Russia also plans to equip its new Project 23560 Leader-class destroyers with a naval variant of the S-500 system. According to the vice president of Russia’s United Shipbuilding Corporation, Igor Ponomarev, a preliminary design of the Leader-class destroyers is currently under consideration at the Russian Ministry of Defense. Once complete, the warships, designed by the Severnoye Design Bureau, will displace up to 17,500 tons and will probably be nuclear powered. A total of 12 Leader-class ships are planned to be built (six for the Northern Fleet and six for the Pacific Fleet), with the first ship expected to be completed no sooner than 2023-2025. As with numerous other ambitious Russian defense projects, however, delays in testing and production can be expected.
It is important to add that in addition to long-range SAMs, Russia has been stationing large numbers of short-range air defense systems in the Eastern Military District as well. Most notable, perhaps, is the deployment of new short-range Tor-M2U SAM systems to the South Kuril Islands. According to the District’s press service, air defense units of the Russian Ground Forces equipped with the Tor-M2U systems were put on combat duty there in late September 2015. This marked the end of a six month long familiarization process during which Russian troops became accustomed to operating the new systems. The deployment of the Tor-M2U, which can engage aerial targets at ranges of up to 12 km and altitudes of up to 6 km, is part of a larger Russian military buildup on the South Kuril Islands that is clearly designed to signal Tokyo (with whom Moscow has yet to settle a long-standing territorial dispute), that Russia does not intend to concede its sovereignty over the islands in the foreseeable future.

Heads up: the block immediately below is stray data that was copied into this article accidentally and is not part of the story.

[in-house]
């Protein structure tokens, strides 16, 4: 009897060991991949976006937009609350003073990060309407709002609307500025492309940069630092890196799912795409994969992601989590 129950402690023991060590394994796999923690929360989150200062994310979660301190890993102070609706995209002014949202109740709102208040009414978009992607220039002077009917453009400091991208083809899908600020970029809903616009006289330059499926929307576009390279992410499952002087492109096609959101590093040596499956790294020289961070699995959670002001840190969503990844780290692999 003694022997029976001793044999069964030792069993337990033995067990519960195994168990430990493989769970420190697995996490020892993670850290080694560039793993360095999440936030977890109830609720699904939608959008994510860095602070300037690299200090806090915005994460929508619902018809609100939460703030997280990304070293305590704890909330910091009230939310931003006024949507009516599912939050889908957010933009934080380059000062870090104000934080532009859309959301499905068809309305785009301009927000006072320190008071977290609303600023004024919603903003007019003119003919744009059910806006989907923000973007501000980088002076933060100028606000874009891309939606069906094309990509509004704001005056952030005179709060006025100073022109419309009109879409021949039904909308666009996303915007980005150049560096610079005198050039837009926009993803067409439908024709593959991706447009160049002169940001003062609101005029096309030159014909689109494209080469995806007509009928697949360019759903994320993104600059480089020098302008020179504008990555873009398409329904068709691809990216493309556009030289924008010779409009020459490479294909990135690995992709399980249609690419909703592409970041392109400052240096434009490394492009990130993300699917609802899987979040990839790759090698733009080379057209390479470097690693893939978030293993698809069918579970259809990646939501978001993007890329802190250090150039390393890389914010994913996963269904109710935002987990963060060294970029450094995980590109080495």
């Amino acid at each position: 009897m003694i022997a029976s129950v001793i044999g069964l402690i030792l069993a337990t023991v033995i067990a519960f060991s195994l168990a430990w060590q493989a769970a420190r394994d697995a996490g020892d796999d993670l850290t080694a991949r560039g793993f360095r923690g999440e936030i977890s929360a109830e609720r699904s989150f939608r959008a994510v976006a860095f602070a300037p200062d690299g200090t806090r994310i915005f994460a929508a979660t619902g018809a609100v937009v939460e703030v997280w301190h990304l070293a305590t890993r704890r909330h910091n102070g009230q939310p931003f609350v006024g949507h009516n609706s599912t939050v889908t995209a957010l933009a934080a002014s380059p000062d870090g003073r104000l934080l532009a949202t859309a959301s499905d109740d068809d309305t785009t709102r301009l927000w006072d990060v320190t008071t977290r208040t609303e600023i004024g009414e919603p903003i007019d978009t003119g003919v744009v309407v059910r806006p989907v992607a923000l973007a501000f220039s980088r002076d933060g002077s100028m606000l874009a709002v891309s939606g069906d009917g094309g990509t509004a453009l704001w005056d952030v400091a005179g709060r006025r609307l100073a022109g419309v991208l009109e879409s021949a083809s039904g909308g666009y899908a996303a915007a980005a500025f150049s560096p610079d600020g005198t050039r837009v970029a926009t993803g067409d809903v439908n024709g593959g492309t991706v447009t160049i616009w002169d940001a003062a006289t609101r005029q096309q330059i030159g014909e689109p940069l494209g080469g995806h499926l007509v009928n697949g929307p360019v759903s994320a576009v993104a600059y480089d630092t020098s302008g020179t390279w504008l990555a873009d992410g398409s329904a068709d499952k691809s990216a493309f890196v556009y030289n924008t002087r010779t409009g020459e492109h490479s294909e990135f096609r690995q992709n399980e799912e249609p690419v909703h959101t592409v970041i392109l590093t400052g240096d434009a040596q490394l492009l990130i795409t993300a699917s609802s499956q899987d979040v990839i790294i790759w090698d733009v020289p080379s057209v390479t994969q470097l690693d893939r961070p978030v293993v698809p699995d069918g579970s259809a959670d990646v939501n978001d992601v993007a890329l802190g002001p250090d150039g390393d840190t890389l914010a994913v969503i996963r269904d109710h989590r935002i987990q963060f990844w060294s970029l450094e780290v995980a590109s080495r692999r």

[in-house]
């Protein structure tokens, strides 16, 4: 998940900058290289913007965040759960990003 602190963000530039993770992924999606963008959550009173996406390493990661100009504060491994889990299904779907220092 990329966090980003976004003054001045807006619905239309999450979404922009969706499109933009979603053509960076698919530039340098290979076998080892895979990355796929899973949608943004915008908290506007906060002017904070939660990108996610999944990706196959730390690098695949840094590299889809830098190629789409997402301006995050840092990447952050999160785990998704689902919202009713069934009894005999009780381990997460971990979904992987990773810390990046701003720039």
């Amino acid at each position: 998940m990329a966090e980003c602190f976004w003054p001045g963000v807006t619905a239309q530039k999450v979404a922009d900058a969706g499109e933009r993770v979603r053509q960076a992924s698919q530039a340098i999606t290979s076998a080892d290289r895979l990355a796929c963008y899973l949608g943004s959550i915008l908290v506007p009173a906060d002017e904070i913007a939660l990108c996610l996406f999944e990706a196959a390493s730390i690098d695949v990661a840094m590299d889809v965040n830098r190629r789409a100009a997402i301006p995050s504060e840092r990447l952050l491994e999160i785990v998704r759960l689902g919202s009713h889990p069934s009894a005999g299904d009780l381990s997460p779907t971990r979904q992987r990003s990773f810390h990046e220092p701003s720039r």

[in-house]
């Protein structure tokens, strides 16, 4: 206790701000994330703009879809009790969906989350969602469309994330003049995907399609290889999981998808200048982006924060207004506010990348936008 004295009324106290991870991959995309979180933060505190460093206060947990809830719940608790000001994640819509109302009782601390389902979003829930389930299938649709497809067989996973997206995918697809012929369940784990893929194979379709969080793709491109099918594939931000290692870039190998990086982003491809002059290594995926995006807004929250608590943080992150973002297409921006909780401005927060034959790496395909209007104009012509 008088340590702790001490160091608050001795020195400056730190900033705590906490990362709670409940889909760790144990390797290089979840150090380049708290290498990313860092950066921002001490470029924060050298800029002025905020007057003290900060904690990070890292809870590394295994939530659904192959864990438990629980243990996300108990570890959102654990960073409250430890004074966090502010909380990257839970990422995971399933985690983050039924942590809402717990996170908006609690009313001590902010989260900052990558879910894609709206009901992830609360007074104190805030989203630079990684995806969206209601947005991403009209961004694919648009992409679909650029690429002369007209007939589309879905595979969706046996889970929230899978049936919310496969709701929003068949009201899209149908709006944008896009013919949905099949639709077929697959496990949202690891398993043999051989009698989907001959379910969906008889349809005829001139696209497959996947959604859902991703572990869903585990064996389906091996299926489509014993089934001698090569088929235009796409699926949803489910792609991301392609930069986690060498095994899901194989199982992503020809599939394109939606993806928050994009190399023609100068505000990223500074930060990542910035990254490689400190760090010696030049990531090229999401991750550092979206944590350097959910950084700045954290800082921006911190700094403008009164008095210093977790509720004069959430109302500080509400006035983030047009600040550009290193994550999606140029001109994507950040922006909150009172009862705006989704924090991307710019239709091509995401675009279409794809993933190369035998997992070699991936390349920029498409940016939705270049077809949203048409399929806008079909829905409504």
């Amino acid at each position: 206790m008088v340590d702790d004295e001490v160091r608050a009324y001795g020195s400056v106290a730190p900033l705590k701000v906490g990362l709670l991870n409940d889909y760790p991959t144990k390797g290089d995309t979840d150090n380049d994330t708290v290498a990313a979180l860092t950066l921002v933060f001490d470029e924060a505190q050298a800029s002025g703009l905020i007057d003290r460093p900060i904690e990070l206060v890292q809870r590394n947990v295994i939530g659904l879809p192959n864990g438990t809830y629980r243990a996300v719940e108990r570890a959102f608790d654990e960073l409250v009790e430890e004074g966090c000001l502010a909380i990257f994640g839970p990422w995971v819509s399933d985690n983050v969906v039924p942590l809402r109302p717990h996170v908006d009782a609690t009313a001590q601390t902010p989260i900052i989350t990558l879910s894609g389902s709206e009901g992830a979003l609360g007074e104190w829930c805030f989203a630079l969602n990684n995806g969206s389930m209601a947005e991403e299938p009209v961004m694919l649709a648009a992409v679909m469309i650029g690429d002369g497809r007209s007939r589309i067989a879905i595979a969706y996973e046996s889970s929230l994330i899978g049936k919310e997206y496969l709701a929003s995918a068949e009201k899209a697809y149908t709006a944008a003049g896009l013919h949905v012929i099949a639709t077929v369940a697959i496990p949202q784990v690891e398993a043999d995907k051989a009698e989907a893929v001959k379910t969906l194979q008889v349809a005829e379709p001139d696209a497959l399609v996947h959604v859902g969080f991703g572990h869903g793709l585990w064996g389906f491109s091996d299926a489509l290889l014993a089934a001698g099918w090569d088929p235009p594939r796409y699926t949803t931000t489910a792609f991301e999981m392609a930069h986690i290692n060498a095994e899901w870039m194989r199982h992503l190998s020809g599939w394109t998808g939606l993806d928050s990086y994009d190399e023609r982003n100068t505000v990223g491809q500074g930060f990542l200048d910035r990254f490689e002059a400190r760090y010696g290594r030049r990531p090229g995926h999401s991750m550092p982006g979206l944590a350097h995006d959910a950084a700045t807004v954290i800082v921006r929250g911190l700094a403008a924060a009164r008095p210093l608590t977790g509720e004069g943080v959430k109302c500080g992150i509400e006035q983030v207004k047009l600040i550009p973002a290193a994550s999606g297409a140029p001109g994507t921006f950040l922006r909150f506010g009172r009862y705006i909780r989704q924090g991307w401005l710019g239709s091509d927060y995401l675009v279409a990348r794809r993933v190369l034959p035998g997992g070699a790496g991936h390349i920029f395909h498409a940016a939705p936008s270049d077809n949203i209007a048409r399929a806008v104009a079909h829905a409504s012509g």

Also noteworthy is the Kremlin’s deployment of new fighter aircraft to the Eastern Military District, namely the 4++ generation Su-35S Flanker-E multirole fighter. In late December 2015, Su-35S fighters of the 23rd Fighter Aviation Regiment based out of Dzemgi Airbase in Khabarovsk Krai were put on combat duty over Russian airspace for the very first time. The 23rd regiment received its first Su-35S fighters in 2014 and currently operates 24 such aircraft, four of which were deployed to Syria in early 2016. A further 11 Su-35s are operated by the 22nd Fighter Aviation Regiment based out of Tsentralnaya Uglovaya Airbase near Vladivostok. The relatively large unrefueled combat radius of the Su-35S makes the fighter particularly suitable for operations over the Sea of Japan and for defending the vast airspace of the Russian Far East, many parts of which lack SAM coverage.
Unsurprisingly, the deployment of new aircraft, SAMs, and other systems to the Eastern Military District has been accompanied by large-scale military exercises. July 2016 witnessed two major exercises involving air defense forces. The first, aimed at increasing the combat readiness of ground force air defense units, took place in mid-July and involved some 3,000 troops and 500 pieces of military equipment. This was followed by a second, even larger exercise at the end of the month in which the district’s “air defense forces repelled massed air attacks by simulated enemies over 10 times.” According to the district’s press service, some 8,000 troops and 1,000 pieces of military hardware participated in this exercise, including Su-35s, Su-30s, S-300s, and S-400s, as well as Pantsir-S1 short-range SAM systems. More such exercises, intended not only to enhance the combat effectiveness of Russian air defense forces, but also to serve as a show of strength, can be expected to follow as Moscow’s economic interests in the region grow and as Russia’s strive to become a Pacific power continues.
Guy Plopsky holds an MA in International Affairs and Strategic Studies from Tamkang University, Taiwan. He specializes in air power and Russian military affairs.